Apple iPhone 14 test: a smartphone still under control, but without surprise

Apple iPhone 14 test: a smartphone still under control, but without surprise

The iPhone 14 sports a photo block very similar to that of the iPhone 13, with two modules aligned diagonally. We still deplore the absence of a third focal length which would have helped to differentiate it from the previous model (it is reserved for Pro models, at a much higher price). We note that Apple promises, on the wide-angle module side, the integration of a sensor with a definition still fixed at 12 megapixels, but whose pixels are announced at 1.9 μm, against 1.7 μm last year . The associated optics opens at f/1.5 instead of f/1.6. In short, small changes that give hope for better management of low light.

On the other hand, faced with smartphones over 1000 € which compete with it, it should be remembered that the iPhone 14 lacks versatility: the telephoto lens of its competitors is reserved for Apple’s Pro models.

Wide-angle module: 12 Mpx, f/1.5, eq. 26mm

The iPhone generally shine at the exercise of the wide-angle, and it is clear that it always succeeds for them. It must be said that faced with a Galaxy S22 which tends to deliver noisy shots, the iPhone 14 wins here. The accentuation is a little more pronounced and increases the readability of small elements. The colorimetry also gains in accuracy. If we compare the shots of this new iPhone to those of the iPhone 13, we see a slightly higher contrast, but not more.



Samsung Galaxy S22+ (f/1.8, ISO 64, 1/180 sec, 23mm eq.)


iPhone 14 (f/1.5, ISO 40, 1/187 sec, 26mm eq.)

the pixel binding operated by the Galaxy S22+ shows its effectiveness against the iPhone 14. The exposure is better, the contrast more marked and the sharpness higher. The result is certainly correct, but behind the tenors of the market. We note all the same that the smartphone does a little better than its predecessor, managing in particular to offer less desaturated images.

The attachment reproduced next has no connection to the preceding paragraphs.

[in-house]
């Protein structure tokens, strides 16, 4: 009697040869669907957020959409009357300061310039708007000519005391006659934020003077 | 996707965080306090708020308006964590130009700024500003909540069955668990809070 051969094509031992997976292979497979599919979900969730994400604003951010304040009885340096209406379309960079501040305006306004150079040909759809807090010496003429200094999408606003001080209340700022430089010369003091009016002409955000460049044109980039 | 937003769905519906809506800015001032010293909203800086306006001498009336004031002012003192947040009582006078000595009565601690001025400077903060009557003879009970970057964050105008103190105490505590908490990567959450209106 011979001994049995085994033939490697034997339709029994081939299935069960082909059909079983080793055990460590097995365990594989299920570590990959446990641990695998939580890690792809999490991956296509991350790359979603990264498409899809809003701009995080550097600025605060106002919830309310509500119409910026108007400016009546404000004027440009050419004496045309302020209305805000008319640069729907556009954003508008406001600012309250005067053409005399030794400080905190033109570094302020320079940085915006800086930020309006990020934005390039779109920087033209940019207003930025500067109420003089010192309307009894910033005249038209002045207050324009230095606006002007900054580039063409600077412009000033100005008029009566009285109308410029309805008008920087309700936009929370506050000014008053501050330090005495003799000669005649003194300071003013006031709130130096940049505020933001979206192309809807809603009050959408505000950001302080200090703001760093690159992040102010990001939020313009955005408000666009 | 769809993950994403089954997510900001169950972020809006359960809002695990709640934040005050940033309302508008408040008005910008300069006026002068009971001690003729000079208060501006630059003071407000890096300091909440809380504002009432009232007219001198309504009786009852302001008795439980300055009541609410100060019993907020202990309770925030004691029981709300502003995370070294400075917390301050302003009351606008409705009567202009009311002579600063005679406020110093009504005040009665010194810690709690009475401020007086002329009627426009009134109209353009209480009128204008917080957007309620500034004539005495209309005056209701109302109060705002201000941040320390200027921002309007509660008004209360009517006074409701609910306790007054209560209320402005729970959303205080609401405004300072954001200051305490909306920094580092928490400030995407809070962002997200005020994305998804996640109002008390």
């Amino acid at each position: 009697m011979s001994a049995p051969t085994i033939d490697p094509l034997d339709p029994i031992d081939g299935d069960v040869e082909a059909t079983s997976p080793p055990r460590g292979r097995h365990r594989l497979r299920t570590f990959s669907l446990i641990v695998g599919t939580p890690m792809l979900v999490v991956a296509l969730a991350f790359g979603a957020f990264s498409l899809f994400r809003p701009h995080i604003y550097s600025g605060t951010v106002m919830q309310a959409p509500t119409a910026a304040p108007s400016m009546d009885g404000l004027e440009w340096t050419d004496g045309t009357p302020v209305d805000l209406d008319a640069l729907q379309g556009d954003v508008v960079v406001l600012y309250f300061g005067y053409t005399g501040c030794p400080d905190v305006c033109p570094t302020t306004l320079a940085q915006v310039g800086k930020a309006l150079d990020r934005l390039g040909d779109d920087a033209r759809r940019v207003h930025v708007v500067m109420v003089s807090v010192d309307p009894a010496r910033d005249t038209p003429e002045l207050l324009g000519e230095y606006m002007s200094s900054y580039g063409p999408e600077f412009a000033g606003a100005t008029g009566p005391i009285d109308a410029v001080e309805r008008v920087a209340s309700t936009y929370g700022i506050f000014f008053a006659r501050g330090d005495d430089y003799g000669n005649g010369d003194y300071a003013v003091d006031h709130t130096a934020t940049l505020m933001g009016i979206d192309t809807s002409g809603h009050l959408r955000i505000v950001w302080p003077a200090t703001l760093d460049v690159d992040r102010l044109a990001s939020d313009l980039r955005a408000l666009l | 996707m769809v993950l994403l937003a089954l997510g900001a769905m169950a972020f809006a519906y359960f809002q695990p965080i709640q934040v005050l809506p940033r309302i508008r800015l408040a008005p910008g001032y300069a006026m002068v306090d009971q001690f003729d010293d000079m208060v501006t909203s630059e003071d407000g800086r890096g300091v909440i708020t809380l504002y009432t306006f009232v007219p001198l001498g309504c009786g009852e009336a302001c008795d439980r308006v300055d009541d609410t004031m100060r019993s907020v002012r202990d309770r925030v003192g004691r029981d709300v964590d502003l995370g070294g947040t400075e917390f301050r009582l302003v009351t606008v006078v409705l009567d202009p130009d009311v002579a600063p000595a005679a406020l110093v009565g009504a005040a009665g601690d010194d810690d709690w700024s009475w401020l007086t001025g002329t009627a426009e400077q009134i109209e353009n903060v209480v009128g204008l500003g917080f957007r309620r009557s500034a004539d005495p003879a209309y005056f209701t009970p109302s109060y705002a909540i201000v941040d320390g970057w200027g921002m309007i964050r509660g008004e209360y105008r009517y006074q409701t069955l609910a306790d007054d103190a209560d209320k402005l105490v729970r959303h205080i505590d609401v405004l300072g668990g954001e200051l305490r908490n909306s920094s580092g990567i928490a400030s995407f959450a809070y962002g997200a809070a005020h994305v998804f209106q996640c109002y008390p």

Samsung Galaxy S22+ (f/1.8, ISO 200, 1/4 sec, 23mm eq.)


iPhone 14 (f/1.5, ISO 640, 1/30 s, 23 mm eq.)

Ultra-wide-angle module: 12 Mpx, f/2.2, eq. 13mm

The ultra wide-angle of the iPhone 14 delivers daytime shots that are satisfactory to say the least. They have a high level of detail, sufficient micro-contrasts to reveal the finest elements, despite some inaccuracies in terms of colorimetry. For comparison, the shots of the Galaxy S22 (captured natively in 12 Mpx) show less sharpness and a treatment favoring the liveliness of the colors at their accuracy.



Samsung Galaxy S22+ (f/2.2, ISO 80, 1/100 sec, 13mm eq.)


iPhone 14 (f/2.4, ISO 64, 1/199 sec, 13mm eq.)

The trend is quite different at night, where the processing operated by Samsung makes it possible to find more details. Apple’s photo suffers from a marked noise and, to get rid of it, it is necessary to go through a night mode requiring a long exposure… and increasing motion blur.



Samsung Galaxy S22+ (f/2.2, ISO 2500, 1/100 sec, 13mm eq.)


iPhone 14 (f/2.4, ISO 3200, 1/30s, 13mm eq.)

Front and video module

The iPhone 14 benefits, like the iPhone 14 Pro Max, from a new front camera called, as always, TrueDepth and maintaining a definition of 12 Mpx. The sensor is nevertheless associated with an optic opening at f / 1.9 instead of f / 2.2 and gaining a very useful autofocus. The images are well exposed, very detailed and the portrait mode retains its usual precision, with some hiccups, however, on messy hair. As for selfies, Apple is not in the race for megapixels, but allows you to achieve some of the most natural images on the market, with the added bonus of interesting lighting effects.

On the video side, the iPhone 14 films up to 4K HDR (Dolby Vision) at 60 fps. A mode that does not happen alone, because the smartphone takes advantage of the Cinematic mode (4K at 30 fps) allowing you to create a depth of field effect and inaugurated last year, but also of the Action mode. This stabilization promises to use the entire main sensor of the smartphone for stabilization inspired by action cams. And we must admit that the effect is convincing. Be careful, you need a properly lit scene for the mode to work, and recording is capped at 2.8K at 60 fps.